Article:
Buying into the Process

During one of our reviews we discussed obstacles by asking the question “What are all the things that are getting in the way accomplishing one of my critical goals?” For example, I had a specific goal for the week. We sat down and looked at every activity not related to meeting the goal. What can we remove from that list? What does that look like? We were getting to the bare bones of “what actions do I need to do, how much, and what’s stopping me?”

Simple and Organized

That week it came down to creating an organized, simple list of actions, and opting out of certain meetings that weren’t important to personal or company goals. I may not be able to take away all activities every week, but how can I turn this planning into a process that’s sustainable and repeatable? Better yet, is the template good enough to be useful to someone else?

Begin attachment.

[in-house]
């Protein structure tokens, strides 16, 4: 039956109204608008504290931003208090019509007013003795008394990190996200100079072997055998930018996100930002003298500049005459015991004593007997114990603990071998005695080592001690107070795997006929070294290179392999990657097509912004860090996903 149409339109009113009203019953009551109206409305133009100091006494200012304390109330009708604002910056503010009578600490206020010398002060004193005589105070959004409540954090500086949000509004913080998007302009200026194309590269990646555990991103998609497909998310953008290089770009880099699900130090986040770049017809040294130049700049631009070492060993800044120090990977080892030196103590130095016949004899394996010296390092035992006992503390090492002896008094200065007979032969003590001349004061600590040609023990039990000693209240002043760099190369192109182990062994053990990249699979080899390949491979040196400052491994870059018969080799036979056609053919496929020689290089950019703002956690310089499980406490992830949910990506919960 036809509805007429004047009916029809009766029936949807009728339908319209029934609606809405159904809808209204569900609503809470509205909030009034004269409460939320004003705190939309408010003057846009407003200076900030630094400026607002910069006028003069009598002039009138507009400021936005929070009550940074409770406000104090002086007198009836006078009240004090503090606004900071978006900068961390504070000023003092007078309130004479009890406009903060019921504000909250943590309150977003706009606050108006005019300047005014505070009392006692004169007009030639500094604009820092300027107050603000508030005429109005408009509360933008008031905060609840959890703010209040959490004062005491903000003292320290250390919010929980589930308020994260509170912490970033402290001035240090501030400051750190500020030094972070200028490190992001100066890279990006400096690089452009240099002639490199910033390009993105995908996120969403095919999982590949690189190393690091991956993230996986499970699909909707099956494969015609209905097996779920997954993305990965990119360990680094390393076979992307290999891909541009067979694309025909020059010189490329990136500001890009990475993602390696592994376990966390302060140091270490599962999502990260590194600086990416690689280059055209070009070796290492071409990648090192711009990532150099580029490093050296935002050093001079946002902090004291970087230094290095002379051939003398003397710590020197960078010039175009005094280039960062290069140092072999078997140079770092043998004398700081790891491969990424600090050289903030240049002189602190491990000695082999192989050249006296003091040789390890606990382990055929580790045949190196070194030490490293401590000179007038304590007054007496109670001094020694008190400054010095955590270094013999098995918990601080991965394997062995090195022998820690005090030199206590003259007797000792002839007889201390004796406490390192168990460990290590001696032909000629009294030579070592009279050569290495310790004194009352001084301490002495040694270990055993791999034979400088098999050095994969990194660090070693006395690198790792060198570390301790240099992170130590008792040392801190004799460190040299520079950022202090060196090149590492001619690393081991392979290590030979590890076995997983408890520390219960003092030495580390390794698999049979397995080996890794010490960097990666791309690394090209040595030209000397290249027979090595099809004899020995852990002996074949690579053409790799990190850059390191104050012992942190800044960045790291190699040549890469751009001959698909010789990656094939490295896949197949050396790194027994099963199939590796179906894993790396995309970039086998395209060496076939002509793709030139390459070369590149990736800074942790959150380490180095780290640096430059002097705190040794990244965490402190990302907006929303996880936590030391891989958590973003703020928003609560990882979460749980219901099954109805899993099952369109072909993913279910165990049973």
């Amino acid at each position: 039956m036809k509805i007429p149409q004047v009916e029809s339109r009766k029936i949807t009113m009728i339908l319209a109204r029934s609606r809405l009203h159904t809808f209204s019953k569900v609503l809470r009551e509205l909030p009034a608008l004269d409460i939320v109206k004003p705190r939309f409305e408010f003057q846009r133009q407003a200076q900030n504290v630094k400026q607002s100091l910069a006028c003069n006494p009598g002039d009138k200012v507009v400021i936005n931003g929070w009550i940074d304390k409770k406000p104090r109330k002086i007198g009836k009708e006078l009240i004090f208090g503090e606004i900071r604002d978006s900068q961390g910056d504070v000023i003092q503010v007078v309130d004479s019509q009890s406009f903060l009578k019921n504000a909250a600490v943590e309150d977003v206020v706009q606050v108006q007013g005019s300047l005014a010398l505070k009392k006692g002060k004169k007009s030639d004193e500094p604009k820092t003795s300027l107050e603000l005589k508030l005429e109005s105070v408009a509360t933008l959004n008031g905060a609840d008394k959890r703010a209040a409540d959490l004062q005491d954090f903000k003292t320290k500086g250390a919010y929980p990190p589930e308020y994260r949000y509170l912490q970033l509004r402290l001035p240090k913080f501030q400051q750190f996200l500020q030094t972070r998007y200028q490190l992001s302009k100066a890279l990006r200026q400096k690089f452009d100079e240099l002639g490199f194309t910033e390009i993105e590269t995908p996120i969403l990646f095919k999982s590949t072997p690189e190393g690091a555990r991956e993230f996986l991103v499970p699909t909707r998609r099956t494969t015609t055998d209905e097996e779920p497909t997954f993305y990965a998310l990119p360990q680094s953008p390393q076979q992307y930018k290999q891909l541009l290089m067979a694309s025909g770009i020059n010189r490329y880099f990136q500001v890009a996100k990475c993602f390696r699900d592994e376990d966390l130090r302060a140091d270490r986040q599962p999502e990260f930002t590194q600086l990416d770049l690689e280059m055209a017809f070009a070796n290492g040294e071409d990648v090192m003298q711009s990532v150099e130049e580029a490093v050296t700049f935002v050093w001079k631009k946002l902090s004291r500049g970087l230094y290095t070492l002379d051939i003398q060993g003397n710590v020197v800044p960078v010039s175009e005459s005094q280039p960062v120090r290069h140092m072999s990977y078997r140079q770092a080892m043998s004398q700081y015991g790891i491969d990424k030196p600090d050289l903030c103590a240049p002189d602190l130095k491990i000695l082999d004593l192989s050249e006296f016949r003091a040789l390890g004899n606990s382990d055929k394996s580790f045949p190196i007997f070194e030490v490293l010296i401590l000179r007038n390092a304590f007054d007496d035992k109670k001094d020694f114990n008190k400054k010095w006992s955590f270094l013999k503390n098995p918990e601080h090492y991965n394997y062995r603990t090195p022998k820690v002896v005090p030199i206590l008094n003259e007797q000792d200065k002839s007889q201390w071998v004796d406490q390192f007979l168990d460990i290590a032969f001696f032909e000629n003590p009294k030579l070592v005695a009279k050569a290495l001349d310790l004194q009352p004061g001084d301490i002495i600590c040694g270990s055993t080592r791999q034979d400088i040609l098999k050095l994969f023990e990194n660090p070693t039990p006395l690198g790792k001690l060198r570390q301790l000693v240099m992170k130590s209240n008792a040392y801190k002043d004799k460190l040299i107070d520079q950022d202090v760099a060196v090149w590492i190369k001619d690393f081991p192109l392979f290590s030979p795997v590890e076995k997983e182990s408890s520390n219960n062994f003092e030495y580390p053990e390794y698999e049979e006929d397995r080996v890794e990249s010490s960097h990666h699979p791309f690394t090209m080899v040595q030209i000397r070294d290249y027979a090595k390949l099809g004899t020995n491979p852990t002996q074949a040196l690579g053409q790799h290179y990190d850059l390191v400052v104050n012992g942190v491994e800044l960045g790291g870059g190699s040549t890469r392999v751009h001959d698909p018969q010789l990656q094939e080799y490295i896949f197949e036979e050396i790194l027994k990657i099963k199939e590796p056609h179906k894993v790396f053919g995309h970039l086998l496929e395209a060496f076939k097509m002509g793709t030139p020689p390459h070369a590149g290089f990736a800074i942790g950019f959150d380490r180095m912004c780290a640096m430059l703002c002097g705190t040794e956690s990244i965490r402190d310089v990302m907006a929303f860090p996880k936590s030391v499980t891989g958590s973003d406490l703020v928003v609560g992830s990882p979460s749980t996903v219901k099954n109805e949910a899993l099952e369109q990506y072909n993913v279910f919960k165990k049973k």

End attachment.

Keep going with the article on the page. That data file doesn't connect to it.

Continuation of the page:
Here are a few takeaways that help me get on track and start doing the things that I needed to do

Start of the Day Plan

I have a start of the day plan. For me it’s a daily repeated calendar event of things I want to reference or keep at the top of my head, including goals for the month or week. Not just company goals, but the personal goals I set. I’ll even include certain attitudes and behaviors of to strive for a certain mindset.

I want to be more: insert adjective. For example: I want to be more focused I want to be more discerning I want to be more tough. Those are real things I’ve written down. It’s a bit of a mind trick. Sometimes it seems strange to write down attitudes, but there are times it has kept me on track for the day.

Be Organized

So, what are all the important things that I need to review each morning?